Yes, I do windows. Actually, I do a lot of windows!
They’re an important piece of a room’s real estate, so whether you’re a design or staging client, what your windows look like is a big thing to talk about. But first let’s be clear: the term window treatment(s) just describes anything you put on, or around the windows. It can include drapes/draperies, but the terms are not synonymous.
So now that you’re breathing a little easier :), just know that how you treat a window can change everything about a room.
In preparing this Orienta Point house for sale we removed the dated verticals and had new fabric shades installed in this corner family room. With fireplace, water views, and patio access, this, plus painting and new carpet increased the value of this very important space. (They’re pulled up here for photo, but you can see them lightly lowered in larger center window)
- In-place blinds or shades make a property truly move-in ready by offering new owners privacy that first night
- Stationary panels can elevate a room and even shrink too-big furniture by adding interest and balance.
- Anything adjustable (that can cover the glass, then retract) will preserve your view and the furniture, add acoustic control and cut your energy bills.
The whole back of this Philipse Manor house faced the Palisades. Roll-up solar shades in the same color as the window trim disappeared when rolled up, but let light in while blocking vicious glare and heat.
There are several things to consider when choosing window treatments. Many want to deal with color first, as it comes more naturally and feels the most satisfying. But just like with space planning I recommend starting out with function:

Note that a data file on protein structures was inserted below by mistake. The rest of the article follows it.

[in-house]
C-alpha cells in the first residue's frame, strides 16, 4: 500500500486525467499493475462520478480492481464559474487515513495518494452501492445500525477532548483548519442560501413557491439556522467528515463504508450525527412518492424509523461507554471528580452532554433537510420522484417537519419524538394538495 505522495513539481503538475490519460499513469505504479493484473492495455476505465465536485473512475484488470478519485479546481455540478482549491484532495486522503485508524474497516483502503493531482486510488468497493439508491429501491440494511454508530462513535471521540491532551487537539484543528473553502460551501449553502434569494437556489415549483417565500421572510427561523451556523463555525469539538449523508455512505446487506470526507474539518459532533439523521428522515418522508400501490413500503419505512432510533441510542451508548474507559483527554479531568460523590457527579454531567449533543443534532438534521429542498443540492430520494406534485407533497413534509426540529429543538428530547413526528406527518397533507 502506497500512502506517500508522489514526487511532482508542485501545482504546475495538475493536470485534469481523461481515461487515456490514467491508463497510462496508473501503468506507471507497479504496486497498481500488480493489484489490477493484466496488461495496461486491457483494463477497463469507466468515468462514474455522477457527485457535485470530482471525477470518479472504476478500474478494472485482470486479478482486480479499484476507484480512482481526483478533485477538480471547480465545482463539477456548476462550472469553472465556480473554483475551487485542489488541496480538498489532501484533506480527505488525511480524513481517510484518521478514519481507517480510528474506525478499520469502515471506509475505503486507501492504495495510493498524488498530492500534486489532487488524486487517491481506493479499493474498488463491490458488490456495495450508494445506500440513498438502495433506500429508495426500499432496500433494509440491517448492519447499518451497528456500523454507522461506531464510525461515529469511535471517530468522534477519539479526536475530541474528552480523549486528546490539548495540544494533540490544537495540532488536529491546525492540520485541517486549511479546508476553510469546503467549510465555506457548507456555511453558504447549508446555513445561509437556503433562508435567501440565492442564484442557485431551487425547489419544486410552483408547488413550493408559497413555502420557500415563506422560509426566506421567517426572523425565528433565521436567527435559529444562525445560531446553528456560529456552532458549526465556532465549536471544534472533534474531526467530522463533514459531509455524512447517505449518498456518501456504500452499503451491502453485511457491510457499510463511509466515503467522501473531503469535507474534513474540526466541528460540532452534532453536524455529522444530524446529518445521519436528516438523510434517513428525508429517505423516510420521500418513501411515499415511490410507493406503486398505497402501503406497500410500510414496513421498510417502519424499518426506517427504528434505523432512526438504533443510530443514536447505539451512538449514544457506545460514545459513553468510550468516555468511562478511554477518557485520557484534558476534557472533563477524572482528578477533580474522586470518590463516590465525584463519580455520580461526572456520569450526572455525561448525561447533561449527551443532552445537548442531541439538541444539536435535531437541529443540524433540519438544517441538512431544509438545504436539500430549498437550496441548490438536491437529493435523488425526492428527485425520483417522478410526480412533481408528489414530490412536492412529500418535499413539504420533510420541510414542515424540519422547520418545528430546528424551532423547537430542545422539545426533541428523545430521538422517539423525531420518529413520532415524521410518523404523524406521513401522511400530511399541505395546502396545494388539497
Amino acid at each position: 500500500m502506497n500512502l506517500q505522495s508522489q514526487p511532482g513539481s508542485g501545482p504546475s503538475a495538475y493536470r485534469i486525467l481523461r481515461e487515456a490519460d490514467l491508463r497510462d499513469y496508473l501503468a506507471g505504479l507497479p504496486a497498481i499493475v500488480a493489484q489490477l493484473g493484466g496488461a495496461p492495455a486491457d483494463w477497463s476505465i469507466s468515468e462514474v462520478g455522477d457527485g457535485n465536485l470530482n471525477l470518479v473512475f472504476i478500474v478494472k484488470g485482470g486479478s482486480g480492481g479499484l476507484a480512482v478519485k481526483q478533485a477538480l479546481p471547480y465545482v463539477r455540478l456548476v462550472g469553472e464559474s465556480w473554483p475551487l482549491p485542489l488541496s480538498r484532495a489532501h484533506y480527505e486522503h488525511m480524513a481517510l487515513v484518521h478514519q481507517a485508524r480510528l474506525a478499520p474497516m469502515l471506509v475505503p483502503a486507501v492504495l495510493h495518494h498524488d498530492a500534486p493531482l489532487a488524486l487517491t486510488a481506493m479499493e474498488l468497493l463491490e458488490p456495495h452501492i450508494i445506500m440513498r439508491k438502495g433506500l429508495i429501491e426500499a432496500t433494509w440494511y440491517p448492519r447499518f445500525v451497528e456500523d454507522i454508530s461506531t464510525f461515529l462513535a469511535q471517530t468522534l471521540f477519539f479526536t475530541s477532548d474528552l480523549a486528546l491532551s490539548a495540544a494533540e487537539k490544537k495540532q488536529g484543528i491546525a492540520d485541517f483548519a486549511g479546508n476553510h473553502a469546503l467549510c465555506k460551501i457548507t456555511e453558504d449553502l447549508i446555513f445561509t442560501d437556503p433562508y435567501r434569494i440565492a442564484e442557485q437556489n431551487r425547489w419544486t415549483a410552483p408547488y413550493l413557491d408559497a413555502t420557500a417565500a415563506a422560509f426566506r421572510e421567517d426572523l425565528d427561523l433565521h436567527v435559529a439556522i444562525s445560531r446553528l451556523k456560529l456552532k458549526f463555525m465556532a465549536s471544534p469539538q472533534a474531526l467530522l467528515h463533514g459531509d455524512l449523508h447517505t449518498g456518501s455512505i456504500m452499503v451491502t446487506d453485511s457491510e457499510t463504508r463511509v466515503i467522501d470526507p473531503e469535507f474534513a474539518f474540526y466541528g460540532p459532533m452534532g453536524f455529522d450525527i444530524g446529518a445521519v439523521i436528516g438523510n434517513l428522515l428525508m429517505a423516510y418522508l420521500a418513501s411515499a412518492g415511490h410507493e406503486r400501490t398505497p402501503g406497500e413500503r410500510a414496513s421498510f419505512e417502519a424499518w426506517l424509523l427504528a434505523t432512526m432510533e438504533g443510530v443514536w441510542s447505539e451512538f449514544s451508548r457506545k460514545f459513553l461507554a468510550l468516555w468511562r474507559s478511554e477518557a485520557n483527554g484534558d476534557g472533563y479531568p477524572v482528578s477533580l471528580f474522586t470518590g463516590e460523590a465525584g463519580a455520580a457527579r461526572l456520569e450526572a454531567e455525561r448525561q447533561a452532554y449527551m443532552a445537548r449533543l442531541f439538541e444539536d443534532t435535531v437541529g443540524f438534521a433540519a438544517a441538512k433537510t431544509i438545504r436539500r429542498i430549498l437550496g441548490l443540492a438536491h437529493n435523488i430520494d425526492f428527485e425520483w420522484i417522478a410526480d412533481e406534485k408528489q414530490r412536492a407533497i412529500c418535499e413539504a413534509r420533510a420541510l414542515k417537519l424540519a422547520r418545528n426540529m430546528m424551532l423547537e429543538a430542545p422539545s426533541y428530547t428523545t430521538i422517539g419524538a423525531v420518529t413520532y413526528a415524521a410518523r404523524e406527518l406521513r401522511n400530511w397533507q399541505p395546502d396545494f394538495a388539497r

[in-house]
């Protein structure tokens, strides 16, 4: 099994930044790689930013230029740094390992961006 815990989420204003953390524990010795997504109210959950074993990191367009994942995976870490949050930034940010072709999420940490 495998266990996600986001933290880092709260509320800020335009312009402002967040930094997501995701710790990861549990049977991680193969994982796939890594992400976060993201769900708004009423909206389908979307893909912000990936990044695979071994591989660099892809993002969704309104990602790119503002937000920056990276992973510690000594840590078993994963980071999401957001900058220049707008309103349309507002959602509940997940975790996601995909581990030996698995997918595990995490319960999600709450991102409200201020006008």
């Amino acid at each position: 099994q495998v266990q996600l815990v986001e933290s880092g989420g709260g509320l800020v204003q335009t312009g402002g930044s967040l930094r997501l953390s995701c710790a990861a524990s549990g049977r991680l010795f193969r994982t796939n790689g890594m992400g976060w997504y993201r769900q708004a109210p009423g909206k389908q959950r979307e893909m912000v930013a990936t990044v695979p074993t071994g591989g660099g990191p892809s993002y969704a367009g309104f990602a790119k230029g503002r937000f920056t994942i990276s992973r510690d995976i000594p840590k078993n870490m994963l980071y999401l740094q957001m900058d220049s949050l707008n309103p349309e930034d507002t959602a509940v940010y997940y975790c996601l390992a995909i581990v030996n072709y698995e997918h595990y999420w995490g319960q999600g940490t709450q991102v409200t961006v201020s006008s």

What do you want to achieve, what needs to be remedied?
Privacy, light, and temperature control are good starters. But how much do you need?
- Blackout might be important for light sleepers, or anyone with irregular sleeping times
- Sheer coverings with timer lights will ease travelers’ minds by making house look lived in, not closed up.
- Look at seasonality too. Will your privacy needs change in November when leaves are down?
What treatments and products are doable?
- Any fixed conditions to work around, like heating/cooling units, or access to handles?
- Does the space limit what hardware can be used, or where it’ll be installed?
- What’s the orientation (direction windows face)? Navy blue sailcloth on windows at a coastal property is snazzy but will fade tremendously. Silk, when solo will shred with an unforgiving western exposure.
- Cordless or installs with remote controls might be wise in households with pets or children.
There are mitigating circumstances that could open up, or narrow down options:
- Skylight coverings that need to adjust will require a remote control install.
- Double or triple-glazed windows might let you get by with less because of their thermal R value.
- Retractable awnings or invisible window film can block UV rays, letting you live dangerously with silk on western exposure windows, or going with blues in that coastal property.
Just need the space to look like more?
It’s science, the eyes are drawn to color and light. When staging, the use of color, especially on far walls can be transformative.
- The formal DR of this Scarsdale house was dull and underwhelming. The listing expired, and the 2nd agent called me in.
- After un-cluttering the table, I added depth and balance to the room, by adding 2 pairs of stationary ready-made navy panels with decorative rods to complement the furniture. All told, maybe a $250 investment at the time. Not bad, right??
Design pros know how to dovetail all of this with client expectations of the whole project:
- Interlining gives more moderately-priced sunfast polyester taffeta the body of dupioni silk at a fraction of the price
- Cleanable hard blinds, little fabric, or inexpensive ready-made fabric treatments work best in kitchens, or if there are smokers in the house
- A shallow navy blue cornice or less costly/fragile accents throughout is another way to do navy blue in a coastal space
- A tighter woven poplin, or a more nubby synthetic on full and movable roman shades will resist wrinkles and deliver a neater look much more so than washed linen.
Time to finally do something nice on those windows and finish the room? Just start the conversation!